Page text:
Not a hero

As I write this, we are commemorating our national heroes, to whom we really owe much of what we are now as a nation.

How timely it is in the wake of the hot button issue on history and revisionism, but more importantly, our awakening.

As we celebrate and reflect on the life and times of true patriots like Dr. Jose Rizal and Gat Andres Bonifacio, we cannot help but also ponder on the question of whether the proclaimed modern-day hero Ninoy Aquino is genuinely one.

Is Ninoy really a hero?

If the metrics for such declaration would be the impact of his action on the welfare and progress of the nation, then said assertion leaves much to be desired.

Because after Ninoy, this country did not march toward progress nor development, and what followed was quite the contrary.

In fact, if we really would attribute the so-called restoration of democracy and emancipation from tyranny to Ninoy, then all the more it becomes questionable.

Why? Because the form of democracy that we have is not so much of genuine people empowerment, but rather one big noise pollution, which drowned discipline and order, and thereby succeeding in only making ours a “democratic” third world.

Am certain there will be those who will find this assertion of mine to be discomforting, horrific and revisionist. Surely they will judge this a travesty of the gains of our democracy, but then again just look around, and you will all understand what I mean.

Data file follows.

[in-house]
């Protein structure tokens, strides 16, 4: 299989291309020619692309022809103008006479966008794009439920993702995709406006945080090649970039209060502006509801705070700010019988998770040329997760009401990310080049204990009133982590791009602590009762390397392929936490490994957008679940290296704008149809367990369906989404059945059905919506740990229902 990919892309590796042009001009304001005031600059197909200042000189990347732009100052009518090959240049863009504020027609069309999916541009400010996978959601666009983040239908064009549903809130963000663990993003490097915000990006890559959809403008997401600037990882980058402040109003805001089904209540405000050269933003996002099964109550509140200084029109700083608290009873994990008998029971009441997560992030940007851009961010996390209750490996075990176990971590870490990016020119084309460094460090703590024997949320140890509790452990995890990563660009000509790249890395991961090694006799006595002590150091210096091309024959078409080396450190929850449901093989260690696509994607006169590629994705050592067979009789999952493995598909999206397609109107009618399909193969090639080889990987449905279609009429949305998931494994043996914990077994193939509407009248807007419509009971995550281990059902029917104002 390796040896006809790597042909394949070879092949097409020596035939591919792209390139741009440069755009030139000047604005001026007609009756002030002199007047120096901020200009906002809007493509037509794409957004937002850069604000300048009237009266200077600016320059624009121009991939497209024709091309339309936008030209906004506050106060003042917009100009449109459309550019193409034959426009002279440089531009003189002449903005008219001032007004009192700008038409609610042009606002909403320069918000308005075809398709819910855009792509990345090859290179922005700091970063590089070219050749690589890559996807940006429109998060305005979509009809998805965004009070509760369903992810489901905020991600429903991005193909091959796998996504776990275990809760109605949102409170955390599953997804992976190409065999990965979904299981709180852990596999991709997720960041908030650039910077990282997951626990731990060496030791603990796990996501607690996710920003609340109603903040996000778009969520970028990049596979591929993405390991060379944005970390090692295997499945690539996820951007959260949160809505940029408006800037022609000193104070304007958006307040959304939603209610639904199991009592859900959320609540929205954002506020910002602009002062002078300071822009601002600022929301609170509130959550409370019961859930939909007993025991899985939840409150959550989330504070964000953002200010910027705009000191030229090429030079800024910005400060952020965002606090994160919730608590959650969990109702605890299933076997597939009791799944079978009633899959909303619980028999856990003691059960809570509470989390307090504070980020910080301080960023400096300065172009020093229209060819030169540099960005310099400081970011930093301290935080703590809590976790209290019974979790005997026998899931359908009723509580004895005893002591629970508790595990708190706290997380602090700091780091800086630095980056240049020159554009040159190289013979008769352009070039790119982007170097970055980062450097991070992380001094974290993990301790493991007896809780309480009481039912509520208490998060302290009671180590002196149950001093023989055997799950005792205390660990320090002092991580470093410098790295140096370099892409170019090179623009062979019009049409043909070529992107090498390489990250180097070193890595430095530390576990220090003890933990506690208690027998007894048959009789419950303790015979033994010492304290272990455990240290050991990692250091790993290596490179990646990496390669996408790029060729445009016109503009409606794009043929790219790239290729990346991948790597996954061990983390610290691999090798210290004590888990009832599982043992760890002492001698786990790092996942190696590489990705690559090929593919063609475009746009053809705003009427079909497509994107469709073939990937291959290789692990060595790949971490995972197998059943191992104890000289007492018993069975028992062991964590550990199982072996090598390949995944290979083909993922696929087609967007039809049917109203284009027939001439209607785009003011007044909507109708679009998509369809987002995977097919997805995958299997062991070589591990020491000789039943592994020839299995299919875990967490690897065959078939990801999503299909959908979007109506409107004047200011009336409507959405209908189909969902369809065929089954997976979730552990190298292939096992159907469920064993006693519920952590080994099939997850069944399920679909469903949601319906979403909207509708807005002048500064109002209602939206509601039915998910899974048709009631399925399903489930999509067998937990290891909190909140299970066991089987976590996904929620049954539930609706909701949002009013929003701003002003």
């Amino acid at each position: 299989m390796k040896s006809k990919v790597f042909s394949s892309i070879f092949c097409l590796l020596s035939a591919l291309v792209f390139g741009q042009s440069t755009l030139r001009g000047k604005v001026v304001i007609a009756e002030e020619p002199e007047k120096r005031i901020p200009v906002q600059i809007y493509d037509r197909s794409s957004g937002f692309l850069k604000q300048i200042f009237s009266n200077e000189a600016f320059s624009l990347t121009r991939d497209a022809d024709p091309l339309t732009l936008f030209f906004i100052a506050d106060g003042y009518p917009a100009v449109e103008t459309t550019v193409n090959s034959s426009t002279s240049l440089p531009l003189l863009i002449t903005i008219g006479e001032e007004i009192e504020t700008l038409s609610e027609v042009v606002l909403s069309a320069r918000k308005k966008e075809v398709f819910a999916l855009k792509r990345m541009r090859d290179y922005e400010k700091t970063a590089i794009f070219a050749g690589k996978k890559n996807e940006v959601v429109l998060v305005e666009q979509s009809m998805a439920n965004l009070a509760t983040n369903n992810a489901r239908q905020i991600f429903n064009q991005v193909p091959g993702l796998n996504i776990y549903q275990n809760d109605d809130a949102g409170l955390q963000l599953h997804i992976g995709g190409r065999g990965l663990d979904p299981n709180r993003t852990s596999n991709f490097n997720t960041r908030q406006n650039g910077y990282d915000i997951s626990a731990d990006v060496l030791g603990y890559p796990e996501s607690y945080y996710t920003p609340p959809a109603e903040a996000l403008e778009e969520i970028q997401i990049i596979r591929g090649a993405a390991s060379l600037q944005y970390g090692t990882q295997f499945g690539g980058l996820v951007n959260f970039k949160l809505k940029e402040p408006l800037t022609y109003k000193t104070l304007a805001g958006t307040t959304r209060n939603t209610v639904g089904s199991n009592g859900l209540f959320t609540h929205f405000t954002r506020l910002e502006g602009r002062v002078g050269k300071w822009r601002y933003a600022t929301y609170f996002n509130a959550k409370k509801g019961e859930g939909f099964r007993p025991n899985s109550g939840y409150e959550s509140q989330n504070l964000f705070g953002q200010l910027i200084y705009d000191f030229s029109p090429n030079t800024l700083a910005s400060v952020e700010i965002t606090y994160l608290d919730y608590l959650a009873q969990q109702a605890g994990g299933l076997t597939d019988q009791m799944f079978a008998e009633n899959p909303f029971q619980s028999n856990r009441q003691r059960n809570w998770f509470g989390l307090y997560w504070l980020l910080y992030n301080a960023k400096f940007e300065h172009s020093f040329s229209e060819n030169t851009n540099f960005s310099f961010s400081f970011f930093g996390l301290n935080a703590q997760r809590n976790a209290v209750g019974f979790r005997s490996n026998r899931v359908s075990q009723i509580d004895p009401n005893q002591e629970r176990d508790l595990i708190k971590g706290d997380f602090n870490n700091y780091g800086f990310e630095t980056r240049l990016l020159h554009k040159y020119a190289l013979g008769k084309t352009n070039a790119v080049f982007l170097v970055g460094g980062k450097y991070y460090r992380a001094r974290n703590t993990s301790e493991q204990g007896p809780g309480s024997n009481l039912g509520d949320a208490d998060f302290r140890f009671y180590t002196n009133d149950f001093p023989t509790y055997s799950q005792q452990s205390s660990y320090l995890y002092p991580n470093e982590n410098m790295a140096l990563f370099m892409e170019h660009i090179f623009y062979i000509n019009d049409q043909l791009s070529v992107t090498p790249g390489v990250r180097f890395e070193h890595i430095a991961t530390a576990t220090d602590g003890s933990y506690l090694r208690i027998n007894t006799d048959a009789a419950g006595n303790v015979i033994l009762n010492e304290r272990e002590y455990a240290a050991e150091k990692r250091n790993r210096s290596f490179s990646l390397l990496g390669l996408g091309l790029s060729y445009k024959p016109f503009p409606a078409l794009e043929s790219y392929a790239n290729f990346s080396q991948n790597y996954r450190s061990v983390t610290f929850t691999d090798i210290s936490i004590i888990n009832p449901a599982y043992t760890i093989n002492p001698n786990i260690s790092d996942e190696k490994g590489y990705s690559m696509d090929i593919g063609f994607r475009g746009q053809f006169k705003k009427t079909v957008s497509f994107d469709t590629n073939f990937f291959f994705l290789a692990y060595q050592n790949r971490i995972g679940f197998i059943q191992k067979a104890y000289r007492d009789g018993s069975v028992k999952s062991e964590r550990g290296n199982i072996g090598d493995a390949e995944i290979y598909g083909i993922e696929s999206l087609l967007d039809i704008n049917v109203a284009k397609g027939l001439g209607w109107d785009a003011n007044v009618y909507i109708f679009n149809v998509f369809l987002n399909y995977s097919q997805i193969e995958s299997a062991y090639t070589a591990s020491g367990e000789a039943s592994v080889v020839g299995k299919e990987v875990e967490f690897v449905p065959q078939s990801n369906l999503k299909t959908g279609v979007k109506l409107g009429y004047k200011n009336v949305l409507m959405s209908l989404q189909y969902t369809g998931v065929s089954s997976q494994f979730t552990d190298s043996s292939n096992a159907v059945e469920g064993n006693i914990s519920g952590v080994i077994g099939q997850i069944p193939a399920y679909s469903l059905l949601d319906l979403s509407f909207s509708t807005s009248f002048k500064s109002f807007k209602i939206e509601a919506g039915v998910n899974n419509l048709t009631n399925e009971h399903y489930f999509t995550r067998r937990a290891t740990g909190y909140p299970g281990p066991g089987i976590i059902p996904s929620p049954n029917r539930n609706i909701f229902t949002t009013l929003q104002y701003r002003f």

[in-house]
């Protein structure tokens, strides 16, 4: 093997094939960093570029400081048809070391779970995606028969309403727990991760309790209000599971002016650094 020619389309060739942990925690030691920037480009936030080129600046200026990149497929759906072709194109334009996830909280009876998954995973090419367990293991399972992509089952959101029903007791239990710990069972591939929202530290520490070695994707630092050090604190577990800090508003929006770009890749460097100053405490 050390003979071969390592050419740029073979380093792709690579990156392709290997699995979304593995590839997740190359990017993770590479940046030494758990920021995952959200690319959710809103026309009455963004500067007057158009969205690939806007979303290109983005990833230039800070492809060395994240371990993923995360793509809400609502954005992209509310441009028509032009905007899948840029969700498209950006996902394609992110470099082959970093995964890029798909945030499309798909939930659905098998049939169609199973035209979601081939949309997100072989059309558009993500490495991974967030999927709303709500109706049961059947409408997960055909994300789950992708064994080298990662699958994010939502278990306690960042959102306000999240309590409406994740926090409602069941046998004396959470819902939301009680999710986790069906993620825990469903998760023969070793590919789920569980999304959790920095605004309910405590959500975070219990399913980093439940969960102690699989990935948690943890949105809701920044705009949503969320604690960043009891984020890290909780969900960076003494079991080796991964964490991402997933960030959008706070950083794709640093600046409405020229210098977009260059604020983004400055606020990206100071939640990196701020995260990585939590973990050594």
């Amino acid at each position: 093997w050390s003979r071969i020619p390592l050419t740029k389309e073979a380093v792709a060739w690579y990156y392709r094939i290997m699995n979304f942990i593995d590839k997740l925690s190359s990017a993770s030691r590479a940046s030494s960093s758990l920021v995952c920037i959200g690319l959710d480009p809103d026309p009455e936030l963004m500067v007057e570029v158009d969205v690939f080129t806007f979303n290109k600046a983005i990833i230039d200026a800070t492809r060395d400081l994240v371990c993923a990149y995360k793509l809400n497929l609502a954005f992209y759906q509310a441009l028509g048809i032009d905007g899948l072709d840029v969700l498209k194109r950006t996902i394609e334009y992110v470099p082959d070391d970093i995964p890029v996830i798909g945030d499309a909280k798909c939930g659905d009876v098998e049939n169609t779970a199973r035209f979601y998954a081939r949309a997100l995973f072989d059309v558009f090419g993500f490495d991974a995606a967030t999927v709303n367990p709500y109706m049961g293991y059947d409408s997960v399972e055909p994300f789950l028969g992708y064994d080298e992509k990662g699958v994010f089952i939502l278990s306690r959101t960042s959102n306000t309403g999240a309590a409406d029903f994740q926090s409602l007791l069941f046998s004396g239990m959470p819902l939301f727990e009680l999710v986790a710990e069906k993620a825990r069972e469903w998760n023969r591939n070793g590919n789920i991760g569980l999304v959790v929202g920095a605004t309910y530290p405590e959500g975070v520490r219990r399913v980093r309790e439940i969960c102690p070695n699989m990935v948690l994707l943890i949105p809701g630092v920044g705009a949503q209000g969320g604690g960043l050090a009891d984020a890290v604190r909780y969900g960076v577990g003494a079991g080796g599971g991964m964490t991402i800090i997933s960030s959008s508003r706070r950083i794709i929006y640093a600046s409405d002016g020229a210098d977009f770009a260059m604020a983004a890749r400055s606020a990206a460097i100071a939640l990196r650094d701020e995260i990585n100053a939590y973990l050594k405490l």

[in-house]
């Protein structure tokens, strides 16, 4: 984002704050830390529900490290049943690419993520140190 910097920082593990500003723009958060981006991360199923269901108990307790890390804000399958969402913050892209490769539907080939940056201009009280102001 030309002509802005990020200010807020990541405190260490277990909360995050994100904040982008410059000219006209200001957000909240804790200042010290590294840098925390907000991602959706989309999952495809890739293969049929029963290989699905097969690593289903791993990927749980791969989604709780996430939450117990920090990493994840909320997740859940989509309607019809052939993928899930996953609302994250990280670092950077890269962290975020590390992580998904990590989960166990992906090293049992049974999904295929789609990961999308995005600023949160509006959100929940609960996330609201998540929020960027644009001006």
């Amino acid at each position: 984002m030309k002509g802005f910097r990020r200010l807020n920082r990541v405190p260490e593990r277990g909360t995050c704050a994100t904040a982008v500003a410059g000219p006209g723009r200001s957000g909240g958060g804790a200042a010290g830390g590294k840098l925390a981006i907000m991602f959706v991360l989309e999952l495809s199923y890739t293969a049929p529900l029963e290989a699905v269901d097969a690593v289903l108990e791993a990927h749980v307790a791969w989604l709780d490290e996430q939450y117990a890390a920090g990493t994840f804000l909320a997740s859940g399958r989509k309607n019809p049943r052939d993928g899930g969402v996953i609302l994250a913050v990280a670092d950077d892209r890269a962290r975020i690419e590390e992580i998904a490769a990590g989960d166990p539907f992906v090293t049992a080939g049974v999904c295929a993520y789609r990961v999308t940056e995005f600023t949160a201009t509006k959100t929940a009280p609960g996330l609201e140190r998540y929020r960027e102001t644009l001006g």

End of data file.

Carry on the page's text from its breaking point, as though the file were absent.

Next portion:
Because after Ninoy, where did our country go? Nowhere.

Well not exactly nowhere, but to the dogs. No matter your political color, you will not be able to deny that we regressed as a nation, that even until now, we cannot get our act together, because of this version of democracy that fried our collective brains to espouse dissent over development.

After Ninoy, we became a nation full of rhetoric but none of the vision and direction. We all boasted about our democracy and freedom, but we also went on to become shameless lawbreakers and hypocritical citizens, thanks in large part to leaders who morphed from being public servants to being trapos and epals.

After Ninoy, we wanted to be great, but we never really tried, all because we scared ourselves into that dastardly belief that discipline is akin to suppression, dictatorship and tyranny.

Even the way our latest Constitution was drafted in 1987 post-Ninoy Aquino was reactionary at best, and so flawed at worst, with so many impediments in genuine economic growth and well-being.
And the icing on the cake?

After Ninoy, we embraced a dilawan culture where the oligarchy made sure we remain indebted and poor, and had no other choice but to patronize everything they chose to give us, in return for scandalous profit, and a chokehold on our daily living.

So, tell me again if Ninoy is indeed worthy to remain as a hero in our realm.

And I daresay not.

Because real heroes trigger our rise, and never our fall.

Because real heroes are willing to give up their own lives, so that ours will become better.

And not because they died not knowing that they were betrayed, not by their perceived enemy, but by their own kind, because of greed and lust for power.

Mark my word.

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